A new report from Rabobank found that consumption of table grapes has stabilized through the duration of the COVID-19 pandemic, despite the extra costs that go into social distancing and changes in labor practices.

The report, written by senior analysts for fresh produce David Magaña and Roland Fumasi, found that retail fresh produce sales in the U.S. since from mid-March to May have grown, when compared to the same months in previous years. May and June produce sales stabilized at “higher-than-normal levels.”

“The table grape industry expects to take advantage of strong retail fresh produce sales in the U.S. and healthy snacking trends amid pandemic consumption patterns,” Magaña said.

The report estimated that in 2020 California produced 106.5 million 19-pound boxes of grapes, which was “slightly higher” than last year’s production, but fell 8% from two years ago.

The report also stated that blended prices were expected to be up from previous years at the beginning of the season and “higher than the observed prices two years ago during the second half of the season.”

Grape consumption per capita has remained at about 8 pounds per year for the last 15 years and volume has increased with population growth rates. However, the analysts note that overall fruit quality has improved considerably, as premium cultivars have been constantly developed and introduced, boosting the nominal farmgate value of US production at a compound annual growth rate of about 8% over the last decade. They expect these trends to continue but noted that water availability and labor cost will restrain acreage growth, along with an “increasingly challenging regulatory environment.”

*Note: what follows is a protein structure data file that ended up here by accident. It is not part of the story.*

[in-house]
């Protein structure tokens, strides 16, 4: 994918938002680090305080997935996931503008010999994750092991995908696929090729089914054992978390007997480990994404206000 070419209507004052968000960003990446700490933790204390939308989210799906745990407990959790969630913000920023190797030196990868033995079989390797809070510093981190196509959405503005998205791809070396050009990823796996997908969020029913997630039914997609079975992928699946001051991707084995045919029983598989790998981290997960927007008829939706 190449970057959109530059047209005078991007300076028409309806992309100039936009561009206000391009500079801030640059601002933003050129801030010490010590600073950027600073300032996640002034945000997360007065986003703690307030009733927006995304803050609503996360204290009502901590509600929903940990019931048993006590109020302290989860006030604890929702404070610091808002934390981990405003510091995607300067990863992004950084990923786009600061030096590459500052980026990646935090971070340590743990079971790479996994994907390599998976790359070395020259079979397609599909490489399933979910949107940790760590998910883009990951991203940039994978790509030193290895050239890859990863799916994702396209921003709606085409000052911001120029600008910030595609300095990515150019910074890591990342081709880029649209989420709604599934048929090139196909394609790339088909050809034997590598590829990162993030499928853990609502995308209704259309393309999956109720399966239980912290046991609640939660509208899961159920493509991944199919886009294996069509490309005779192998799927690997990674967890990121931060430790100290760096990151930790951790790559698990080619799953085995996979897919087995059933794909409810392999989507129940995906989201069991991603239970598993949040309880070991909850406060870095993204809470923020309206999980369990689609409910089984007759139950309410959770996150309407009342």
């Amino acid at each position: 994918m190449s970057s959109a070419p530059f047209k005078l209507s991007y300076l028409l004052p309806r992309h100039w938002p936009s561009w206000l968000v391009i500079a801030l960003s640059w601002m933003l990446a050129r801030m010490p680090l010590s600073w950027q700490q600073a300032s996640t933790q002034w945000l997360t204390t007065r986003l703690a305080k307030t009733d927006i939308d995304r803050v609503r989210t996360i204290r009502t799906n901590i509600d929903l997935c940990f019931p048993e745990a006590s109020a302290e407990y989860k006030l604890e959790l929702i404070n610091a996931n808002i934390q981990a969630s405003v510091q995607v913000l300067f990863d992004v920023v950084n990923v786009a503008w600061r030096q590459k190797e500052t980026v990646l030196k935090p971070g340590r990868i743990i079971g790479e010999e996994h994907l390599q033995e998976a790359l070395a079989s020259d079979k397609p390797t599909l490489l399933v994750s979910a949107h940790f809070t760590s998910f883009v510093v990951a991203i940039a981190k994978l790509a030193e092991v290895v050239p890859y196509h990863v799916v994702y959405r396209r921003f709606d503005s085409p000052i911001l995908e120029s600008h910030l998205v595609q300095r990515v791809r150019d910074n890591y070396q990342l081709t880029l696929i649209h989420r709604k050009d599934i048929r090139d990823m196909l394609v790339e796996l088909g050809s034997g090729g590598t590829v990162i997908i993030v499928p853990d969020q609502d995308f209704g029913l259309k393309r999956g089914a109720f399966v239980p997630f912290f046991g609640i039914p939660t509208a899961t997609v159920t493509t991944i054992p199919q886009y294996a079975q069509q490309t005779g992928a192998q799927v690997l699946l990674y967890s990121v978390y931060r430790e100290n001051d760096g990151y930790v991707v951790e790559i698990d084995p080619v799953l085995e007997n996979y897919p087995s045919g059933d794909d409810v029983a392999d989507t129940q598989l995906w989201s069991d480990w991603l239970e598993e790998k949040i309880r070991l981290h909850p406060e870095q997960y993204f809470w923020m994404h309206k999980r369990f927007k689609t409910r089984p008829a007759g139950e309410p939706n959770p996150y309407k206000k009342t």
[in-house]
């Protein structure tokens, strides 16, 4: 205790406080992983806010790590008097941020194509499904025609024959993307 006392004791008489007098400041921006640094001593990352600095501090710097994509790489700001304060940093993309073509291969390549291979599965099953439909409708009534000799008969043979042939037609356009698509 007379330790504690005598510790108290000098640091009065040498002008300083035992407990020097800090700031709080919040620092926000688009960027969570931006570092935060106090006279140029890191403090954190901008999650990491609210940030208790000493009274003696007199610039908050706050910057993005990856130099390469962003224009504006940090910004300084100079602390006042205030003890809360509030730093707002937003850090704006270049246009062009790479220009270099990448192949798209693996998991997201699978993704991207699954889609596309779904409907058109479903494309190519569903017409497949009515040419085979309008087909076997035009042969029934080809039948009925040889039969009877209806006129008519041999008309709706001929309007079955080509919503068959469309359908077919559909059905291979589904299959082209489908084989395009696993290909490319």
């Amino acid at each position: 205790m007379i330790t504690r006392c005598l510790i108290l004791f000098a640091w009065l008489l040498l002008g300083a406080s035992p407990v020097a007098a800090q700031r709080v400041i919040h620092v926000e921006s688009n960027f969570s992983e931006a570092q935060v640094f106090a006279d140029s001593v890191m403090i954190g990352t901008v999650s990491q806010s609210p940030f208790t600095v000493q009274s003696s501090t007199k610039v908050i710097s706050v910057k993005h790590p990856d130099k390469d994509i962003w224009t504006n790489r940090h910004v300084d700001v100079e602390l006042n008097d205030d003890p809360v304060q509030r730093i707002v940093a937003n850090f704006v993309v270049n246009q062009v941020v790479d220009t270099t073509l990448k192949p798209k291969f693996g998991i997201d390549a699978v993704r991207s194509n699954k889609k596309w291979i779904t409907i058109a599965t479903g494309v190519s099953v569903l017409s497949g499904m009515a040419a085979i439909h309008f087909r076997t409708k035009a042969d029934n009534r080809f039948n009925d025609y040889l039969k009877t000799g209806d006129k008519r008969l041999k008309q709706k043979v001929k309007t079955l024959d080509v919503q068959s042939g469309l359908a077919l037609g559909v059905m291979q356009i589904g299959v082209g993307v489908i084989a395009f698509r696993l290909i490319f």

“The industry is adapting with innovation and product differentiation to take advantage of the unique growing conditions,” the report stated. “Adopting higher- yield, higher-quality cultivars (selectively bred plant varieties) has been an important piece in making production more input- efficient.”

However, these challenges will also be present in other growing regions like Mexico, Peru and Chile. All of these regions are facing differing levels of water availability and being impacted by COVID-19 at differing rates.

Currently, Chile stands at the top for table grape exports and is poised to maintain that status in the upcoming year. Peru and Mexico will also play a role in world markets, with Mexico being a prime candidate to send grapes to the U.S. during late spring and Peru being expected to ship to the U.S., the European Union and Asia in the late fall and early winter.

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They expect overseas competition to continue, particularly from Peruvian imports at the end of California’s season. US table grape imports from Peru have increased at a compound annual growth rate of over 20% during the recent decade. Over the last two seasons, Peru has overtaken California’s spot as the second major exporter of table grapes in the world, ranking behind Chile.

The report also found that social distancing and transportation costs have made it more expensive to grow and market table grapes, but says that these practices are important to “maintain uninterrupted operations.”

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